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Hummus bi Tahina, Hummus with Tahini - Essentially Meze

Hummus bi Tahina, Hummus with Tahini – Essentially Meze
Sumit Malhotra

When we talk about Hummus bi Tahina, Meze always come to mind. Meze or mezze is a selection of small dishes served in the Middle East and the Balkans. The word Meze in Turkish means “taste, flavour, snack, relish” and has been borrowed from Persian. Meze is also an integral part of the Lebanese cuisine. I recently read one of the blogs stating, “If you go into someone’s home in Lebanon and they offered a drink – but no bowl of nuts or seeds, you should go… just get up and leave immediately”. So its a given that meze is a serious business in Middle East & its decadent cuisine.

The most famous and widely propagated part of meze are dips like “Hummus” & “Labneh“. Hummus actually translates to “Chickpeas” (or Kabuli Chana or Garbanzo Beans) which indeed are the main ingredient. So when someone asks for hummus, they are usually referring to hummus bi tahina or hummus with tahini dip, and not just chickpeas.

I have been enamoured with the silky smooth Hummus bi Tahina for a long time now and it is an essential, unavoidable, has-to-be-there, dip for all my parties. It has always been appreciated by all and needless to say (but I will still say it) that I can eat it by the bowl. On the other hand, I have also been through blasphemous moments when hummus has been referred to a “chickpea paste”. Gosh!! That’s too cruel for such a wonderful creation.

Hummus bi Tahina can be snacked on by itself or as as a dip for almost anything, including nuts, vegetables, meats and pita bread and crisps. Here is how you can get your hummus with tahini right and glam up your snacks or dinner table.


What you need to make Hummus ?

ingredients?

what kinds?

how much?

Chickpeas (or Kabuli Chana)(or Garbanzo Beans)1/2 Cups yields 2 Cups after boiling
GarlicFresh. 5 whole and 5 minced10 Cloves
Tahini (Sesame seed paste)I used Koska5 Tablespoons
Cumin PowderBroiled2 Teaspoons
Lemon JuiceFreshly squeezed4 Tablespoons
Pimento or Cherry PepperFor Garnish1/4 Teaspoon
Za’atar SpiceFor Garnish1/4 Teaspoon
Cooking LiquidSave after boiling chickpeas9 Tablespoons
Extra Virgin Olive Oil7 Tablespoons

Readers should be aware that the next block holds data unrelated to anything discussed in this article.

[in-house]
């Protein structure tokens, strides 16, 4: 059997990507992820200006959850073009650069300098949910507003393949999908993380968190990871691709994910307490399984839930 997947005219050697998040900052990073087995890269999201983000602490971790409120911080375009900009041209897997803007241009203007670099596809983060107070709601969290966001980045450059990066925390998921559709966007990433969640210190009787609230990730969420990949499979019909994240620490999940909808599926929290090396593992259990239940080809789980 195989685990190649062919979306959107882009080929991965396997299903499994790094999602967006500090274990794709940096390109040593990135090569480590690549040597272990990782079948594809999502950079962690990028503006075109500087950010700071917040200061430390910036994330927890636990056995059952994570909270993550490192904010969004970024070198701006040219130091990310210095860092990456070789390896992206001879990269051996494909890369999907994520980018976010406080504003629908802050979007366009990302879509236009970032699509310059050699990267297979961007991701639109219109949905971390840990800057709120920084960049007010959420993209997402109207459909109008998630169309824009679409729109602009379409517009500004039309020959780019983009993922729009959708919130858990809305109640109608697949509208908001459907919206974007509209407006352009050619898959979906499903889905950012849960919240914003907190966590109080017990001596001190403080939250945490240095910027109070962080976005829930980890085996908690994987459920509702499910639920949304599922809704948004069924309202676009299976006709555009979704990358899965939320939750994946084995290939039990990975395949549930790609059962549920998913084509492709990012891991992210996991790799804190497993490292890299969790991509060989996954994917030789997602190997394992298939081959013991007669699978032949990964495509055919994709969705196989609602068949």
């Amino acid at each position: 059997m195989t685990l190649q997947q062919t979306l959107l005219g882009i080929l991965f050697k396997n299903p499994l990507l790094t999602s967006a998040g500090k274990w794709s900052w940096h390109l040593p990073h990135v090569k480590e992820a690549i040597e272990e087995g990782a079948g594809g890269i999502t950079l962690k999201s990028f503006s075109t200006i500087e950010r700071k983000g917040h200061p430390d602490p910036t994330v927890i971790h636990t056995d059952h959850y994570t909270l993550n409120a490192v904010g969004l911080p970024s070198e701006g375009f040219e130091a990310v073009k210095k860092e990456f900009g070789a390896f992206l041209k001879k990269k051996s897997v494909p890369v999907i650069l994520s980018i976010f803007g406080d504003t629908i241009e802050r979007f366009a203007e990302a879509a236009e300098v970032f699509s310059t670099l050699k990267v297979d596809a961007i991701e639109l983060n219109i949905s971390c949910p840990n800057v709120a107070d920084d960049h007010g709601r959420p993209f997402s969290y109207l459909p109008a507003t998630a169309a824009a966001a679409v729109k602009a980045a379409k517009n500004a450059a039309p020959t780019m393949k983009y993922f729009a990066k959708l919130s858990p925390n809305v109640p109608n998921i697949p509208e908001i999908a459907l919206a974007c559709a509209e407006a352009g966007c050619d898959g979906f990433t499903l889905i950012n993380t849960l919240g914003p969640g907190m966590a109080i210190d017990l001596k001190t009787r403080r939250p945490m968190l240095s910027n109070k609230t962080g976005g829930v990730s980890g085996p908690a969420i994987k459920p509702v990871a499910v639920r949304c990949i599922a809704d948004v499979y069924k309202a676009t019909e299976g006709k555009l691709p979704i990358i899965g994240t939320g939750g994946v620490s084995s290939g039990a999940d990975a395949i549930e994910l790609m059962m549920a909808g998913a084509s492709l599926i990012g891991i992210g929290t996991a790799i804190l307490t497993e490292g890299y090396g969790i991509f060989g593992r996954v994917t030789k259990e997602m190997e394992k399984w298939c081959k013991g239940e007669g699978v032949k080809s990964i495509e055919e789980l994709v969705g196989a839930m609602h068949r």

Method

  1. Soak the chickpeas/ kabuli chana/ garbanzo beans overnight or about 15-18 hours in 2 cups of water.
  2. Drain the water and rinse the chickpeas thoroughly.
  3. Add the chickpeas and 5 whole cloves to a pressure cooker and give six (6) whistles. Let pressure subside by itself. This really speeds up the cooking process. Drain and reserve the cooking liquid (very important for that deep flavour). The chickpeas upon boiling will become really soft and break easily between two fingers. You may choose to remove the skin as some people in the blogosphere suggest, though its not essential and saves a lot of time as well.
  4. Add tahini and half of lemon juice to your food processor and fluff it up. Blend it at least for a minute and then add the minced garlic, broiled cumin powder and salt to taste and blend really well once again. Blending really well is the key to that perfect hummus bi tahina.
  5. Add the boiled chickpeas and process. Ensure that you blend it really well so that the paste is nice and smooth. To get the right consistency add five (5) tablespoons really slow to the container followed by nine (9) tablespoons of reserved cooking liquid. You may adjust the quantity as per your requirement, however, do bear in mind that the paste will get thicker with time so in my opinion a little more of cooking liquid will not harm much.
  6. Blend well till you get a really silken paste. I have to say this again and again. Though, If you like your hummus a little grainier, blend a little less and stop at a prior coarser paste.
  7. Plate it in a flat plate or a similar bowl. Move your spatula to make uneven surfaces and drizzle with remaining olive oil
  8. Garnish it with pimento, za’atar spice and refrigerate till it cools down.
  9. Serve with your chosen snack.

Visual Process for making Hummus bi Tahina


Adaptations & Suggestions

While the recipe listed here is as close it can get to authentic, you should try out to adapt it to your tastes. I am positive that you will be really happy with the results.

  • You can replace pimento with sweet paprika, paprika or any other chilli powder and even flakes. Just be careful about how much heat do you want to add to your hummus bi tahina.
  • Za’atar spice is easily available in premium stores in India now though its definitely costly. The one I picked up is Rs.225 for a mere 38 grams. You can easily replace this with oregano, parsley, thyme, chives or even a mixture of all these. By all means use that saved pizza seasoning of yours.
  • Play around with lemon, garlic and olive oil to suit your taste.
  • Serve hummus bi tahina with almost anything and you’ll always be happy about doing it.
  • To cool hummus sooner, you can add around four (4) ice cubes during the final blend.
  • Some people like to add some hung curd to their hummus as well while blending to make the paste even smoother.
  • Do not add salt to the chickpeas while boiling, it will just take longer to cook them.
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Hummus bi Tahina, Hummus with Tahini - Essentially Meze
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